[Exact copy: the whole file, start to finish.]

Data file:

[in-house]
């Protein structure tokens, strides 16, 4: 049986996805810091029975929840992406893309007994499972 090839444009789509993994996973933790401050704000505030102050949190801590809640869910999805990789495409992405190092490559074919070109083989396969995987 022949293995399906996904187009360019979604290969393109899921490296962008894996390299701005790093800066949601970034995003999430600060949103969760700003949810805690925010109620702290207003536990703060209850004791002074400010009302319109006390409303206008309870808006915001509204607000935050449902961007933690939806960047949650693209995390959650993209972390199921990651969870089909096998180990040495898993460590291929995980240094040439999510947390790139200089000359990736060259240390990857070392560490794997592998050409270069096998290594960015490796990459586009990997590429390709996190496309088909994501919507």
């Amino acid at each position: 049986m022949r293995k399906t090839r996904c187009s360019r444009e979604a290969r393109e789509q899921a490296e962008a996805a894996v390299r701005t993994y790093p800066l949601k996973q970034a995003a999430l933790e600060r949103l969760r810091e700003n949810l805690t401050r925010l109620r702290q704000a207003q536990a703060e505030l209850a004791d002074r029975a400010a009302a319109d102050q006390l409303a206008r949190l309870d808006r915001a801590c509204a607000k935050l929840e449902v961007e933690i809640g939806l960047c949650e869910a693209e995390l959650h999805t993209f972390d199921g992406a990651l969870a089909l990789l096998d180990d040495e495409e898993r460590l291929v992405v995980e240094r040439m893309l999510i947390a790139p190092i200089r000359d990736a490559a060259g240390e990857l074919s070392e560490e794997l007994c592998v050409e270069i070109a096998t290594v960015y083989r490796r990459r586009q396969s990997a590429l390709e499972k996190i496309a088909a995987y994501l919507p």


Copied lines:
[in-house]
């Protein structure tokens, strides 16, 4: 049986996805810091029975929840992406893309007994499972 090839444009789509993994996973933790401050704000505030102050949190801590809640869910999805990789495409992405190092490559074919070109083989396969995987 022949293995399906996904187009360019979604290969393109899921490296962008894996390299701005790093800066949601970034995003999430600060949103969760700003949810805690925010109620702290207003536990703060209850004791002074400010009302319109006390409303206008309870808006915001509204607000935050449902961007933690939806960047949650693209995390959650993209972390199921990651969870089909096998180990040495898993460590291929995980240094040439999510947390790139200089000359990736060259240390990857070392560490794997592998050409270069096998290594960015490796990459586009990997590429390709996190496309088909994501919507």
């Amino acid at each position: 049986m022949r293995k399906t090839r996904c187009s360019r444009e979604a290969r393109e789509q899921a490296e962008a996805a894996v390299r701005t993994y790093p800066l949601k996973q970034a995003a999430l933790e600060r949103l969760r810091e700003n949810l805690t401050r925010l109620r702290q704000a207003q536990a703060e505030l209850a004791d002074r029975a400010a009302a319109d102050q006390l409303a206008r949190l309870d808006r915001a801590c509204a607000k935050l929840e449902v961007e933690i809640g939806l960047c949650e869910a693209e995390l959650h999805t993209f972390d199921g992406a990651l969870a089909l990789l096998d180990d040495e495409e898993r460590l291929v992405v995980e240094r040439m893309l999510i947390a790139p190092i200089r000359d990736a490559a060259g240390e990857l074919s070392e560490e794997l007994c592998v050409e270069i070109a096998t290594v960015y083989r490796r990459r586009q396969s990997a590429l390709e499972k996190i496309a088909a995987y994501l919507p």